Chris Columbus

Harry Potter And The Prisoner Of Azkaban

Interviewed by Jonathan Trout

“The last thing that Richard Harris ever said to me was "Don't ever ****ing think about recasting me" ”

Although Chris Columbus is one of the most commercially successful family filmmakers ever, many were initially sceptical of such a sentimental director being hired for a series with such potential for darkness and such a famously demanding fanbase. Now, with the first two Harry Potter movies safely delivered, Chris Columbus has moved upstairs to produce The Prisoner Of Azkaban.

How did it feel being the ex-director? Relief? Or jealousy?

Yeah! No, I needed to get out for my own sanity, so I'd be alive for my children at some point. It was with great admiration - one of the great things about being a producer is that you get to step back and watch the work of other directors, and when you are working with someone as visually inspired and talented as Alfonso, it becomes a learning experience for all of us. I admire him as a filmmaker, and I think he's done a wonderful job with the performances in this film - it was just a joyful experience. It was only frustrating to be on the set in that, as a director, you don't want to be on someone else's set. My biggest concern in hiring a director was deciding who would bond with the kids. This was a very special relationship we had over the past four years and I wanted to make absolutely certain that they would be in good hands. When I met Alfonso and I saw how he was interacting with the kids, from the very first moment I knew that they were in great hands.

Were there times when you were producing that you wanted to get back into the other man's chair?

The only thing that may make me come back for a sixth or seventh film is these kids. They've grown so much as actors since the first film. You can stylistically see the difference, and part of that is based on the performances. Rupert had a tendency to laugh a lot during the first two films, so getting one line on the first film was a little difficult; second film, maybe two or three lines... The first film had a style where you could shoot the kid for one line and then you would have to cut away, and the second film they became better, and they became much more mature. The third film, these guys have a lot of confidence and they have a lot of belief in themselves as actors, so I watch it now kind of as a parent. I'm very impressed with what they've done, so the only time I'd want to leap into the director's chair would be to get a chance to work with them again.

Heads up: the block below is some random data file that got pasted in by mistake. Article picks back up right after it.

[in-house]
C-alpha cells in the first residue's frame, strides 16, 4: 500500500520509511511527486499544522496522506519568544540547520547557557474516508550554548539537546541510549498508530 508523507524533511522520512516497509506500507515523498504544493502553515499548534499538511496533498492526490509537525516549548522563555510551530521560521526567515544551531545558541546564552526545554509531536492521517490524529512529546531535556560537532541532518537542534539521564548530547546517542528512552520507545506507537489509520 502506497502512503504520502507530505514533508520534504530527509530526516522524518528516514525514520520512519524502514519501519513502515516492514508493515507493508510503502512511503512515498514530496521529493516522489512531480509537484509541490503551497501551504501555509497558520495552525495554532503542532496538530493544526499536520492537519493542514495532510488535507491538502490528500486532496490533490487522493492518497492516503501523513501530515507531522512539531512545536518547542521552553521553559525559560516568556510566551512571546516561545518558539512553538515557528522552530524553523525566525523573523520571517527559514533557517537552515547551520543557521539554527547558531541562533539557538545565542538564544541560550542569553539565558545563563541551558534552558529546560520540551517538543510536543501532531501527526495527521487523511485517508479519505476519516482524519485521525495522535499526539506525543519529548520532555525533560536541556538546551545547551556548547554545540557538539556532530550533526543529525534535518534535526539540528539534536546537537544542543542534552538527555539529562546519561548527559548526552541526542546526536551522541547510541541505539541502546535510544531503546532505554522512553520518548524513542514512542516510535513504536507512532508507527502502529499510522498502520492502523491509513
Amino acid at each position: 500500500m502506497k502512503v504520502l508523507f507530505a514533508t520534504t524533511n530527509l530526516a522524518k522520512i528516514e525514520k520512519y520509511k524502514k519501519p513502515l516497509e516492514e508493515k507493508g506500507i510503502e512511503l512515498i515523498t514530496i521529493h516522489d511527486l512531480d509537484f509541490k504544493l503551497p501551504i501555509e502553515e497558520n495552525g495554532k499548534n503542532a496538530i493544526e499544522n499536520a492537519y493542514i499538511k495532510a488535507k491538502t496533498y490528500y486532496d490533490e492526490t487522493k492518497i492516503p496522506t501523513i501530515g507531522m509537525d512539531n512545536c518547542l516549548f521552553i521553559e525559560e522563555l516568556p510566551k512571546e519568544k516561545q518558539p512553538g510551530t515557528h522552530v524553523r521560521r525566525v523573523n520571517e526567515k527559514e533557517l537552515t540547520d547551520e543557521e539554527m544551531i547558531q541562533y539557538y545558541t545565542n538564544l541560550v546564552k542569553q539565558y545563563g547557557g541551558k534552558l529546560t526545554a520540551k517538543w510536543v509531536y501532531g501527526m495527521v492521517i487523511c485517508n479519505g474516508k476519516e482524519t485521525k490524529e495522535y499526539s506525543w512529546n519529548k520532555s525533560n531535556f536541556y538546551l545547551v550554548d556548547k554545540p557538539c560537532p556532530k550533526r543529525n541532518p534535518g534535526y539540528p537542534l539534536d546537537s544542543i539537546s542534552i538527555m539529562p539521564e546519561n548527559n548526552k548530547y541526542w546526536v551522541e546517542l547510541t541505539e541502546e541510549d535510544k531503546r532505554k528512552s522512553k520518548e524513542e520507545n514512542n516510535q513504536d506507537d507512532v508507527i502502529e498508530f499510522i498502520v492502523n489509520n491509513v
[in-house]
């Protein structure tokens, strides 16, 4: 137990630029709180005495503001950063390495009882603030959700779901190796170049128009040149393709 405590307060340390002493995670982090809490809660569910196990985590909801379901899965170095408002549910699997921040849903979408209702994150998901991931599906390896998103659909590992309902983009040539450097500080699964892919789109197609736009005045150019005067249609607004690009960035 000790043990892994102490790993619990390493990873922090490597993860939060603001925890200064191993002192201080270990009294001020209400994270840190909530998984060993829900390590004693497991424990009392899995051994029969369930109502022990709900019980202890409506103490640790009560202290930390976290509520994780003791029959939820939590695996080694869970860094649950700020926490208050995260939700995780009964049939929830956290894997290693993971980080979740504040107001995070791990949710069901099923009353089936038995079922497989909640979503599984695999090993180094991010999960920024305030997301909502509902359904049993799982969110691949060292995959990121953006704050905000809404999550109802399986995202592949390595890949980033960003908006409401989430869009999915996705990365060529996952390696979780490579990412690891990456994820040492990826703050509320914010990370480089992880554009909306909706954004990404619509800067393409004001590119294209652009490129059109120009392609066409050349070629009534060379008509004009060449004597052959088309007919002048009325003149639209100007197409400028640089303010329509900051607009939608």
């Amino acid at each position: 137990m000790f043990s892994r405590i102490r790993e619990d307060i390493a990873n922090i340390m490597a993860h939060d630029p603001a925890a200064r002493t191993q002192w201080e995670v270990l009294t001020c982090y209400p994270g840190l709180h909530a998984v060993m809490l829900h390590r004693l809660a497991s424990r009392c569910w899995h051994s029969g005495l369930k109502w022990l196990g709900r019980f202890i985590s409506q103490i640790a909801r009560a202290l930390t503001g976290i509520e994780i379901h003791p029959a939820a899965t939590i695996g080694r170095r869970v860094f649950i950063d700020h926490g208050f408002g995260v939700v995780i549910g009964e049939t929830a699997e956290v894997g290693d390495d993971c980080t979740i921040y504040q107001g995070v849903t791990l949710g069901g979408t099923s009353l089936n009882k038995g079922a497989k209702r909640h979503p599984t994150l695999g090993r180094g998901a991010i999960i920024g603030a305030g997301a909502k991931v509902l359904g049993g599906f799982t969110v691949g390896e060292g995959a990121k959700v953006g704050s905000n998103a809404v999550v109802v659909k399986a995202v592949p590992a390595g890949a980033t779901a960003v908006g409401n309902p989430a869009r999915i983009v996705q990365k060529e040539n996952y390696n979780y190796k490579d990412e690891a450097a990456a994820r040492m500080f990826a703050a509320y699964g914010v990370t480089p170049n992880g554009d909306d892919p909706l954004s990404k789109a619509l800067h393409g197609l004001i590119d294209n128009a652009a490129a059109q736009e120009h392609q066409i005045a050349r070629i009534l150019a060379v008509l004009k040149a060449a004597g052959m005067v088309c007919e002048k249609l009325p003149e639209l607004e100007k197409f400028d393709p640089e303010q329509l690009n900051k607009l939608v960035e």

Will it be possible to make a two hour film from a thousand page book?

I think we've developed a lot of goodwill with the audience with the first two films. We painstakingly, to the regret of some parents, set up Hogwarts in the first film - the bottom line was that the parents thought that the films were long, and the kids wanted more, so it was a delicate balancing act. On the third film, we felt that it was time for us to condense the film slightly, worry about the film, and streamline it. That was something Alfonso always intended, and we felt that it was time to do that. I'm leaving after this film, but David Heyman will be on for the fourth film and the subsequent films that are made, so I would assume that you would have to stick to that philosophy because the books continue to grow.

Will there be a different director for each of the next films?

We had a fantasy list. Who would you like to see direct a Harry Potter movie? Martin Scorsese, Francis Ford Coppolla, Alfonso - you would love to see one of those films. I don't think Oliver Stone would fit into that world, but I do believe there are certain directors you would want to see, and I'm sure David will carry that along. Mike Newell [directing the fourth film, Goblet Of Fire] was someone... all of us would like to see Mike Newell's vision of a Harry Potter film.

You were forced into a crucial piece of recasting following Richard Harris' death.. How important was it for you to get Michael Gambon for the role of Dumbledore?

It was an amazing amount of pressure for me, because the last thing that Richard Harris ever said to me was "Don't ever ****ing think about recasting me!" That was in his hospital room as I was saying goodbye to him. Where do you go from there? The idea that someone like Michael Gambon would even consider to do the role was an honour in and of itself. The fact that he has made it his own, and enlivened it of the spirit of what Dumbledore really is in the books, and what Richard set out to do is just a wonderful thing for the series. I think his performance is absolutely wonderful and Richard would be proud.